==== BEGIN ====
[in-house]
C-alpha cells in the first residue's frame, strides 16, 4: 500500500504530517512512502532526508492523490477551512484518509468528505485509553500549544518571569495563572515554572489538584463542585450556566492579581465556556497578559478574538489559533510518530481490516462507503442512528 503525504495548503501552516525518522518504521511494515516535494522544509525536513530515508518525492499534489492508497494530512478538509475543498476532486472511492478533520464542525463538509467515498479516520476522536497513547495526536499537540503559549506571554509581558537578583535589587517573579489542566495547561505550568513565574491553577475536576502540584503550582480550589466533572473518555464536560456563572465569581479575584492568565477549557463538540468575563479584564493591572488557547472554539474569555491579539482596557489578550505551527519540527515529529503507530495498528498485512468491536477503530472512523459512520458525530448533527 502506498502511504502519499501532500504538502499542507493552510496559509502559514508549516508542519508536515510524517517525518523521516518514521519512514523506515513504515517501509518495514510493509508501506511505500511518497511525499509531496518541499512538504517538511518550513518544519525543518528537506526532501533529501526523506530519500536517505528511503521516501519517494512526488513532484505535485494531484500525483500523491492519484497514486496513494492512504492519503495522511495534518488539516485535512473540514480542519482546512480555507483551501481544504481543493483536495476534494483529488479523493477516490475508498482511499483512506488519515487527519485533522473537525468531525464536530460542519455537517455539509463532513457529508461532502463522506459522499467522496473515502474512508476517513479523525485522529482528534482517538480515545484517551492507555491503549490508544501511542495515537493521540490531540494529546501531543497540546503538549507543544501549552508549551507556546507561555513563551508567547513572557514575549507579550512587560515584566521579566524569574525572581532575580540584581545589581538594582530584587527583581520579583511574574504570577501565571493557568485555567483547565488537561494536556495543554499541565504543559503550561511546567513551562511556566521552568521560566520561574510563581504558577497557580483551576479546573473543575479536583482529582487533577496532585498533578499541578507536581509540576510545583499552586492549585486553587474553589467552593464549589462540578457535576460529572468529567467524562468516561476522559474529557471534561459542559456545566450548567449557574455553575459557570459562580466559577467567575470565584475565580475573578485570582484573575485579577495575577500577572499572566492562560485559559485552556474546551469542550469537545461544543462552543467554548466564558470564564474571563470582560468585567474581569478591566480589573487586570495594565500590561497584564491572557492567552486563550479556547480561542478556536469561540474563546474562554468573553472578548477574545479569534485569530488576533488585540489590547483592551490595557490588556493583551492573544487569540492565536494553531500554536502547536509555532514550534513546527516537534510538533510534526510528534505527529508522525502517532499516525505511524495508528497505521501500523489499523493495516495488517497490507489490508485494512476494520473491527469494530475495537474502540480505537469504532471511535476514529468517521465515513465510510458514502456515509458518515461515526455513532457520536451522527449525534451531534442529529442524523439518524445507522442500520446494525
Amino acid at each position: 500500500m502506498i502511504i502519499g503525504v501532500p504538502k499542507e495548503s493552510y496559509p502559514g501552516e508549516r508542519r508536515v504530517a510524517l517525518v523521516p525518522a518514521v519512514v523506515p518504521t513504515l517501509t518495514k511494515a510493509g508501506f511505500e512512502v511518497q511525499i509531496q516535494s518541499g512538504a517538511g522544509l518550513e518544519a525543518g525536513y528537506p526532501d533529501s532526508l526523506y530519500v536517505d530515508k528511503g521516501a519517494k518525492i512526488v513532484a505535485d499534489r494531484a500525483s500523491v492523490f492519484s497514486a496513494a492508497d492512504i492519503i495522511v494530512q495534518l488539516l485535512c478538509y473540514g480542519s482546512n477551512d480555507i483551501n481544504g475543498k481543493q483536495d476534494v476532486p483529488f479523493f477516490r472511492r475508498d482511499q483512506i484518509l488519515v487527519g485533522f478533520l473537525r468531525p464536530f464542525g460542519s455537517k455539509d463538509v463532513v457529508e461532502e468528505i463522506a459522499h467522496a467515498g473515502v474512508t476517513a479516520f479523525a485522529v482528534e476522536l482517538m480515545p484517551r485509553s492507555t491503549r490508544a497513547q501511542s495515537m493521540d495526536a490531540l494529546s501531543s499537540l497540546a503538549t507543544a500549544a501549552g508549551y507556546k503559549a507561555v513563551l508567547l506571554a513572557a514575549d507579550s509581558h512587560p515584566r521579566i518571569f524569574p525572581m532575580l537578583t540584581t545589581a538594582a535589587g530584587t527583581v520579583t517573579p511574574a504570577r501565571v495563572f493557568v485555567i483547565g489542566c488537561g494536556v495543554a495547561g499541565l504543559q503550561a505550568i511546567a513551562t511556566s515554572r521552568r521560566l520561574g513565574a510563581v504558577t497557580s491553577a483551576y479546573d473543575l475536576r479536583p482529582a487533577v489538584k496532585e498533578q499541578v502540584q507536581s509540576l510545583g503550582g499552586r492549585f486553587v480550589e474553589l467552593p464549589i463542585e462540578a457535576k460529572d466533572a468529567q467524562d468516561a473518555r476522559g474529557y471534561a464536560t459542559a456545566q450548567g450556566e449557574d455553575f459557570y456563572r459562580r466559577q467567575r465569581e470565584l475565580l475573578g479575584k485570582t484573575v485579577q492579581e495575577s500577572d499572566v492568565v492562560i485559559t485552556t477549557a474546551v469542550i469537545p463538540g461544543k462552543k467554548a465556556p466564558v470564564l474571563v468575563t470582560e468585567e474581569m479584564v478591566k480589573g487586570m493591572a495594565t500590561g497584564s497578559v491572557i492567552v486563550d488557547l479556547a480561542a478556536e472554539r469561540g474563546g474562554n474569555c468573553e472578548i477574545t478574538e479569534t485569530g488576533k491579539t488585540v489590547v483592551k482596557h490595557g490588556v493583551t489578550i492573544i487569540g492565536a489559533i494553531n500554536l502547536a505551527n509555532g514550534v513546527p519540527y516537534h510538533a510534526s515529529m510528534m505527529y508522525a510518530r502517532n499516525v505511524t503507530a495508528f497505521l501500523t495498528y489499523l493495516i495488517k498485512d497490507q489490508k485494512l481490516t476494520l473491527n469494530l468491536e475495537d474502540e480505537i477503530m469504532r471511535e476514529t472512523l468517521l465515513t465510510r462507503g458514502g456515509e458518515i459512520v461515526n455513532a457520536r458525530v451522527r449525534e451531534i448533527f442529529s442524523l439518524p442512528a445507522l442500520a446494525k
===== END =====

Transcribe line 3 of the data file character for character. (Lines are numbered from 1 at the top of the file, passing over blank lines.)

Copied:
Amino acid at each position: 500500500m502506498i502511504i502519499g503525504v501532500p504538502k499542507e495548503s493552510y496559509p502559514g501552516e508549516r508542519r508536515v504530517a510524517l517525518v523521516p525518522a518514521v519512514v523506515p518504521t513504515l517501509t518495514k511494515a510493509g508501506f511505500e512512502v511518497q511525499i509531496q516535494s518541499g512538504a517538511g522544509l518550513e518544519a525543518g525536513y528537506p526532501d533529501s532526508l526523506y530519500v536517505d530515508k528511503g521516501a519517494k518525492i512526488v513532484a505535485d499534489r494531484a500525483s500523491v492523490f492519484s497514486a496513494a492508497d492512504i492519503i495522511v494530512q495534518l488539516l485535512c478538509y473540514g480542519s482546512n477551512d480555507i483551501n481544504g475543498k481543493q483536495d476534494v476532486p483529488f479523493f477516490r472511492r475508498d482511499q483512506i484518509l488519515v487527519g485533522f478533520l473537525r468531525p464536530f464542525g460542519s455537517k455539509d463538509v463532513v457529508e461532502e468528505i463522506a459522499h467522496a467515498g473515502v474512508t476517513a479516520f479523525a485522529v482528534e476522536l482517538m480515545p484517551r485509553s492507555t491503549r490508544a497513547q501511542s495515537m493521540d495526536a490531540l494529546s501531543s499537540l497540546a503538549t507543544a500549544a501549552g508549551y507556546k503559549a507561555v513563551l508567547l506571554a513572557a514575549d507579550s509581558h512587560p515584566r521579566i518571569f524569574p525572581m532575580l537578583t540584581t545589581a538594582a535589587g530584587t527583581v520579583t517573579p511574574a504570577r501565571v495563572f493557568v485555567i483547565g489542566c488537561g494536556v495543554a495547561g499541565l504543559q503550561a505550568i511546567a513551562t511556566s515554572r521552568r521560566l520561574g513565574a510563581v504558577t497557580s491553577a483551576y479546573d473543575l475536576r479536583p482529582a487533577v489538584k496532585e498533578q499541578v502540584q507536581s509540576l510545583g503550582g499552586r492549585f486553587v480550589e474553589l467552593p464549589i463542585e462540578a457535576k460529572d466533572a468529567q467524562d468516561a473518555r476522559g474529557y471534561a464536560t459542559a456545566q450548567g450556566e449557574d455553575f459557570y456563572r459562580r466559577q467567575r465569581e470565584l475565580l475573578g479575584k485570582t484573575v485579577q492579581e495575577s500577572d499572566v492568565v492562560i485559559t485552556t477549557a474546551v469542550i469537545p463538540g461544543k462552543k467554548a465556556p466564558v470564564l474571563v468575563t470582560e468585567e474581569m479584564v478591566k480589573g487586570m493591572a495594565t500590561g497584564s497578559v491572557i492567552v486563550d488557547l479556547a480561542a478556536e472554539r469561540g474563546g474562554n474569555c468573553e472578548i477574545t478574538e479569534t485569530g488576533k491579539t488585540v489590547v483592551k482596557h490595557g490588556v493583551t489578550i492573544i487569540g492565536a489559533i494553531n500554536l502547536a505551527n509555532g514550534v513546527p519540527y516537534h510538533a510534526s515529529m510528534m505527529y508522525a510518530r502517532n499516525v505511524t503507530a495508528f497505521l501500523t495498528y489499523l493495516i495488517k498485512d497490507q489490508k485494512l481490516t476494520l473491527n469494530l468491536e475495537d474502540e480505537i477503530m469504532r471511535e476514529t472512523l468517521l465515513t465510510r462507503g458514502g456515509e458518515i459512520v461515526n455513532a457520536r458525530v451522527r449525534e451531534i448533527f442529529s442524523l439518524p442512528a445507522l442500520a446494525k